Bonn: German Development Institute / Deutsches Institut für Entwicklungspolitik (DIE), The Current Column of 9 May 2022
Europe Day commemorates the Schuman Declaration of 9 May 1950. It should be a day of peace and unity in the European Union. It is also the anniversary of the Nazi surrender to the Soviet Red Army in Berlin on 8/9 May 1945, marked this year in Moscow with a defiant military parade as the West condemns Russia’s war crimes in Ukraine.
The EU’s raison d’être as a successful peace project seems especially important as the war raises horrors most Europeans hoped were confined to history. The Schuman Declaration envisaged a Europe where war was not only unthinkable, but also materially impossible due to an ever-growing web of economic and political interdependencies.
Russia’s invasion of Ukraine presents the EU with a foreign policy dilemma. The EU’s primary role and strength as an international actor is in supporting peaceful cooperation via development policy, conflict prevention and peacebuilding support, trade, investments, and incentivising democratic reforms, especially in its neighbourhood.
The brutal reality is, of course, that Russia has attacked Ukraine with tanks, artillery and missiles. Russian forces have destroyed civilian infrastructure and housing. Russian politicians and state media have expressed genocidal intentions with regard to the Ukrainian population, and civilians have been deliberately targeted and murdered by Russian troops. Ukraine deserves all the military support it can get from Europe, within limits set by the need to avoid nuclear escalation.
In the short term, the EU can (and must) play a key role in strengthening Ukraine’s ability to repel the Russian invaders. The EU’s response has been fast, coherent and determined, using the full spectrum of its foreign policy tools. Through the European Peace Facility (EPF), the EU has provided financing for military equipment for Ukraine in three packages, worth EUR 1.5 billion in total.
However, the EU’s long-term geostrategic influence in its neighbourhood will not be determined by its military assistance to Ukraine. While the EU has arranged joint financing via the EPF, it is up to individual member states to organise and implement weapons deliveries to Ukraine, with political coordination at the NATO level.
The EU’s influence will be determined by how it uses the geopolitical tools where it has the potential to provide real added value: providing humanitarian crisis response, supporting Ukraine’s reconstruction, and leveraging the single market and Europe’s power of attraction to incentivise mutually beneficial economic, social and political relations with Ukraine and other neighbours. The EU’s recent decision to suspend all duties on imports from Ukraine is an important first step.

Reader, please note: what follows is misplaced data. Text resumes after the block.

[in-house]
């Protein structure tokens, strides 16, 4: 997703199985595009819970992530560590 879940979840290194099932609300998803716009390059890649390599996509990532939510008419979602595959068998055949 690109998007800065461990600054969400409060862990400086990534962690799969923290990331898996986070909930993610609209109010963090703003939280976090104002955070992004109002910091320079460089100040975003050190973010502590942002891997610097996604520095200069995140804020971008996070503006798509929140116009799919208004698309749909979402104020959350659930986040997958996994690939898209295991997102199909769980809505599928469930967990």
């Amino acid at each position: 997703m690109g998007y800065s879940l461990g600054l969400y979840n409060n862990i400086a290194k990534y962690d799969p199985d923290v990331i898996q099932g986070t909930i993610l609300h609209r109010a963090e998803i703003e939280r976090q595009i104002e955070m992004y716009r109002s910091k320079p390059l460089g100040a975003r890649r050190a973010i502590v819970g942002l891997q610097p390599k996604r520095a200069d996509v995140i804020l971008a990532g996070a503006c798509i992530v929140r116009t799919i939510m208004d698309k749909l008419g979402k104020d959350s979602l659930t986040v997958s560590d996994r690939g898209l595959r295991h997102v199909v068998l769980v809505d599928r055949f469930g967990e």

Initially, the EU should make every effort to support the humanitarian response to the crisis, the people it has displaced, and the countries where they have sought refuge. Immediate support to the reconstruction of Ukrainian cities and areas liberated from Russian occupation should also be offered. In that context, the EU could lead the multilateral effort to provide humanitarian and development aid to Ukraine, and ensure that it is the largest contributor to the World Bank’s multi-donor trust fund set up for that purpose. A concerted effort to rebuild Ukraine, for example via the proposed Ukraine Solidarity Trust Fund, would be an important signal of political commitment to the country.
The EU recently launched its ambitious ‘Global Gateway’ initiative, which proposes to raise EUR 300 billion for mutually beneficial infrastructure investments in non-EU countries and regions. Although not designed as a crisis response instrument, the Global Gateway aims at building exactly the kinds of physical, digital and economic infrastructure that can support peace, integration and sustainable development. There is scope for launching high-profile connectivity initiatives with Ukraine, which would also provide inspiration for the rest of the EU neighbourhood and beyond.
In the longer term, the EU should foster peaceful integration with Ukraine, well beyond what it is offering under the European Neighbourhood Policy. Ukraine was attacked because it wanted to turn its back on Russia’s ’sphere of influence’ and orient towards the EU. It should be given a clear and realistic perspective to transform itself from ‘neighbour’ to ‘member’.
On Europe Day 2022, as war again threatens European peace and security, it is important to remember that the EU’s power is rooted in its rejection of militarism, and the principles that underpin its peaceful international cooperation. Despite the horrors of the war in Ukraine, and the threat posed by Russia to the EU’s Eastern borders, the EU is not weak. The EU is prosperous, progressive and free. Its initial response must be to support the defeat of Russia’s illegal invasion. In time, powerful support to Ukrainian reconstruction will achieve exactly the opposite of what the Russian government wants: Ukraine’s independence and integration with the EU.